The great Windows 8 experiment has been an unmitigated disaster by pretty much any metric. (See: Plunging PC sales, low Windows 8 usage, the scant use of modern apps on PCs, and so forth.) Modern apps and Windows RT will be a part of the future of Microsoft, but right now, forcing them on PC users only seems to be slowing down PC sales and annoying paying customers. The convergence certainly hasn’t sparked Windows tablet sales the way Microsoft hoped it would.
“Windows 8’s shift towards mobile has actually deeply hurt its desktop experience, which is still a lot bigger and a lot more valuable than people recognize,” says Ben Bajarin, the director of consumer technology at Creative Strategies. “Even though the PC market isn’t growing, it still sells a lot, and will continue to regularly sell a lot.”
And that’s why Microsoft should protect the PC, rather than sacrificing it. Ballmer had to be committed to the bold Windows 8 course. A new CEO can take a kinder, gentler approach to Windows and try to soothe the bruised feelings of PC owners the world over by—gasp!—following Apple’s lead. Apple’s done a stellar job of slowly merging gesture controls, UI elements, and even some apps from iOS over to OS X to create a consistent experience across its platforms, but it still lets a Mac be a Mac and an iPad be an iPad.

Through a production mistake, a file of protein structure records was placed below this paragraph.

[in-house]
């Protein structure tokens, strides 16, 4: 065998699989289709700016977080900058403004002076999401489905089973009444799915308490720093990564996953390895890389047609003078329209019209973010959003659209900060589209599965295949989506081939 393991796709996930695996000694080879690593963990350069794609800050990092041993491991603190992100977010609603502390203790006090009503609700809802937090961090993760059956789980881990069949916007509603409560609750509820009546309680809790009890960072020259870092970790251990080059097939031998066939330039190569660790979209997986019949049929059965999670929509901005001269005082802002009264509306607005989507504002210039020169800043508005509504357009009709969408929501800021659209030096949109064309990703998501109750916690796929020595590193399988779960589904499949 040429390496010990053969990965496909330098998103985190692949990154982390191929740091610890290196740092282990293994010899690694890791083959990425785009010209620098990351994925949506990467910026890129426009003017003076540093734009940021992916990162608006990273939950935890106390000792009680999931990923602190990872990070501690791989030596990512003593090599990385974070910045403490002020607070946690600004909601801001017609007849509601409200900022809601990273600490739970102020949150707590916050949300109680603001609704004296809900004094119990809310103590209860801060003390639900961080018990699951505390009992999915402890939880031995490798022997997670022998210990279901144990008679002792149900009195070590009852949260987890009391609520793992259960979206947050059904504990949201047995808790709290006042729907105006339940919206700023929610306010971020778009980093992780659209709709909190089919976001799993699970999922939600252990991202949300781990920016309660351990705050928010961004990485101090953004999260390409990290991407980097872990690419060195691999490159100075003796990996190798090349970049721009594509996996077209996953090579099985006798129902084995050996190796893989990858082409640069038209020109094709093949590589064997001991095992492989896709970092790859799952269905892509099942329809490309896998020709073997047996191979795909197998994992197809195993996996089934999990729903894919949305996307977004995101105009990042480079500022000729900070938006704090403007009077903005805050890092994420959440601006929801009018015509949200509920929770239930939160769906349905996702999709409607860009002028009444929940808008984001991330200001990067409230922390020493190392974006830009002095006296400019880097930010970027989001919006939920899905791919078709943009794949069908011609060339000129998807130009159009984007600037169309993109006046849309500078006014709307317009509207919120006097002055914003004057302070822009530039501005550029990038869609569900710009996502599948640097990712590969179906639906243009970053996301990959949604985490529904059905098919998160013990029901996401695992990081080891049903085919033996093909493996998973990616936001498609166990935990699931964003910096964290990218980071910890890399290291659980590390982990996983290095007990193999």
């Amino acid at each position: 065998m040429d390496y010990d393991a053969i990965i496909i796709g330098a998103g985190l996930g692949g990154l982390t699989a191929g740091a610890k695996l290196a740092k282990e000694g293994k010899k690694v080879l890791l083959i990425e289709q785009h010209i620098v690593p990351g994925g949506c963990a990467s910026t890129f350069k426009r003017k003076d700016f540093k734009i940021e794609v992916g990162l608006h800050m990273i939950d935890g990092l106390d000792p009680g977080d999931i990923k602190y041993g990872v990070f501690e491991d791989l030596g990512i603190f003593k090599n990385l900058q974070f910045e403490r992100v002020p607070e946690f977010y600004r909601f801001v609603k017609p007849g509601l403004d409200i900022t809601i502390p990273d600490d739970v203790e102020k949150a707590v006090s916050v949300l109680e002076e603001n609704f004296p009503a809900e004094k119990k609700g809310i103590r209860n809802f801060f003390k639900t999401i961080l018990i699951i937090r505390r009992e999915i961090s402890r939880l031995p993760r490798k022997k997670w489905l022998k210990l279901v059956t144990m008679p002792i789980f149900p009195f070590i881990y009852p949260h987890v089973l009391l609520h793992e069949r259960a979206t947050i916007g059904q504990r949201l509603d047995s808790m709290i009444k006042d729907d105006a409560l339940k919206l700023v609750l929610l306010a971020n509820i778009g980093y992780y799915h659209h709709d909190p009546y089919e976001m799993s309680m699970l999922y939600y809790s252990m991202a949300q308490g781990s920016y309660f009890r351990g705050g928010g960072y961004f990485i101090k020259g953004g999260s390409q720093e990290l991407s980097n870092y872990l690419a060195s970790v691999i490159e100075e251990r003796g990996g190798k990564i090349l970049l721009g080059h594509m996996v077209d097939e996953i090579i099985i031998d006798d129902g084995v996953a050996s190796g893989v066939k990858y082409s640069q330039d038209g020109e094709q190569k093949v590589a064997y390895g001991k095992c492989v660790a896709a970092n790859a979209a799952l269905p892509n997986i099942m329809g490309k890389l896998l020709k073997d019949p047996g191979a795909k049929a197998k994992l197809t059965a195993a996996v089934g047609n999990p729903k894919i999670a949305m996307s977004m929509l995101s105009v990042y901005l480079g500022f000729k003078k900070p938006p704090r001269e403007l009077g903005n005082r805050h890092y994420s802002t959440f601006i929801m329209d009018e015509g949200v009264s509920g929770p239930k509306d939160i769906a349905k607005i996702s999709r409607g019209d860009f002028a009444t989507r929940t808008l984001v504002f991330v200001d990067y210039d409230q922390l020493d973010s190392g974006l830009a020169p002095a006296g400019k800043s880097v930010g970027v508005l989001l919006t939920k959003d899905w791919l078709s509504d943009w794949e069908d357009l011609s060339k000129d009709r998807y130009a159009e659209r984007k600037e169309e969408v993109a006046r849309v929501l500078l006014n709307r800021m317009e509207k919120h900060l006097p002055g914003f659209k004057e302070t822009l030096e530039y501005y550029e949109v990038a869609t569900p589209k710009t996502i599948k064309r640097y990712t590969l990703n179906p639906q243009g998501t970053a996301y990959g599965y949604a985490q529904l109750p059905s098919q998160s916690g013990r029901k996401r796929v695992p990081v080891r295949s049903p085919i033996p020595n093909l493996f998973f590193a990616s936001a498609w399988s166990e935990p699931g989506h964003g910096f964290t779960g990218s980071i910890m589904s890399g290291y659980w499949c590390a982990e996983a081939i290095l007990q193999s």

A new CEO could guide Microsoft down a similar path with Windows 8. (I’d argue a new CEO would be smart to do just that.) And refocusing on the desktop wouldn’t necessarily mean dumping the cross-platform mobile vision into a ditch: Stardock’s absolutely stellar ModernMix app already proved that modern-style apps run just fine on the desktop, so Microsoft could keep Windows 8’s default apps thoroughly ensconced in their finger-friendly trappings, but in traditional, well, windows.
And if a new CEO does that, he could even bring back the Start menu, which would eliminate the need for manufacturers like Acer and Lenovo to install Start button replacements like Pokki on their PCs. That would not only deliver a consistent experience across PCs, it would also keep Pokki’s app store from competing with the Windows Store.
Meanwhile, the Charm bar and hot corners could stay in place, ensuring UI consistency across PCs and tablets.
Bringing it all together
But what about those Windows tablets? As I said, the new CEO has the opportunity to more fully embrace the modern interface.
Windows RT should dump the desktop completely and focus solely on the modern UI. And I’d argue that full-fledged Windows 8 tablets should mostly dump the desktop, too, and allow traditional software to be run in Metro-style windows, sort of like a reverse ModernMix while in tablet mode, then intelligently switch to the desktop mode when connected to an external monitor and keyboard, a la the Ubuntu Edge.
Ballmer couldn’t politically pull of that kind of change after setting the Windows 8 course, but a new CEO has ultimate flexibility. Witness what Stephen Elop did with Nokia’s “burning platform.”
Changes are afoot
A new CEO could also wind up sticking to Microsoft’s status quo and see how things play out—a very possible course if a longtime Microsoft insider replaces Ballmer at the top. But that strikes me as a missed opportunity: If no changes were needed, a change of CEOs wouldn’t be needed, either.
Microsoft isn’t dead. Far from it! But the old Microsoft is, and no matter who takes the reins, they’ll have the freedom to remold the new-look Microsoft in ways that Ballmer never could.